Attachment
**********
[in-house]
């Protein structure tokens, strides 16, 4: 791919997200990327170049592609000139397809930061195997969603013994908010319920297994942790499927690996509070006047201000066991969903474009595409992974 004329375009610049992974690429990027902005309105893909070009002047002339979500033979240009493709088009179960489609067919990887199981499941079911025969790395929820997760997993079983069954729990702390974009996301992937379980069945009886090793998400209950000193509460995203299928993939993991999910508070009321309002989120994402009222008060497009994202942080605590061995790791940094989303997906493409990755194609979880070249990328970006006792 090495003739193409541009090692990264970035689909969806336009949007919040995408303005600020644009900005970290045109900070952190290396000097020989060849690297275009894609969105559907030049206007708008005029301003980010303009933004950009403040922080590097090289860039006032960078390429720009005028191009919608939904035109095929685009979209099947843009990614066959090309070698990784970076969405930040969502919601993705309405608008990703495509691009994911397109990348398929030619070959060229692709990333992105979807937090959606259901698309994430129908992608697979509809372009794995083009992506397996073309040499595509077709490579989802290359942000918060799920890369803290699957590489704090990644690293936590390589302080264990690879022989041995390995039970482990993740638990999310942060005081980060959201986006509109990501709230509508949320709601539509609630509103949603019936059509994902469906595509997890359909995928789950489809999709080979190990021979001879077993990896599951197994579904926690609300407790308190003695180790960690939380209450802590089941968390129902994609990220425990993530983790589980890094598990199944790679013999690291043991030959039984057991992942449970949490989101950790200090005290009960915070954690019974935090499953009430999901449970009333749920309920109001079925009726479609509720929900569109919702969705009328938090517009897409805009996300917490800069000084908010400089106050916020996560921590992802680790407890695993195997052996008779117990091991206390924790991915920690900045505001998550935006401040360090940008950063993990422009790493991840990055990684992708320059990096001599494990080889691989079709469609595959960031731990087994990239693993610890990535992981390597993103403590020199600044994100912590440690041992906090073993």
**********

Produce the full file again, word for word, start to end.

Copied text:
[in-house]
């Protein structure tokens, strides 16, 4: 791919997200990327170049592609000139397809930061195997969603013994908010319920297994942790499927690996509070006047201000066991969903474009595409992974 004329375009610049992974690429990027902005309105893909070009002047002339979500033979240009493709088009179960489609067919990887199981499941079911025969790395929820997760997993079983069954729990702390974009996301992937379980069945009886090793998400209950000193509460995203299928993939993991999910508070009321309002989120994402009222008060497009994202942080605590061995790791940094989303997906493409990755194609979880070249990328970006006792 090495003739193409541009090692990264970035689909969806336009949007919040995408303005600020644009900005970290045109900070952190290396000097020989060849690297275009894609969105559907030049206007708008005029301003980010303009933004950009403040922080590097090289860039006032960078390429720009005028191009919608939904035109095929685009979209099947843009990614066959090309070698990784970076969405930040969502919601993705309405608008990703495509691009994911397109990348398929030619070959060229692709990333992105979807937090959606259901698309994430129908992608697979509809372009794995083009992506397996073309040499595509077709490579989802290359942000918060799920890369803290699957590489704090990644690293936590390589302080264990690879022989041995390995039970482990993740638990999310942060005081980060959201986006509109990501709230509508949320709601539509609630509103949603019936059509994902469906595509997890359909995928789950489809999709080979190990021979001879077993990896599951197994579904926690609300407790308190003695180790960690939380209450802590089941968390129902994609990220425990993530983790589980890094598990199944790679013999690291043991030959039984057991992942449970949490989101950790200090005290009960915070954690019974935090499953009430999901449970009333749920309920109001079925009726479609509720929900569109919702969705009328938090517009897409805009996300917490800069000084908010400089106050916020996560921590992802680790407890695993195997052996008779117990091991206390924790991915920690900045505001998550935006401040360090940008950063993990422009790493991840990055990684992708320059990096001599494990080889691989079709469609595959960031731990087994990239693993610890990535992981390597993103403590020199600044994100912590440690041992906090073993």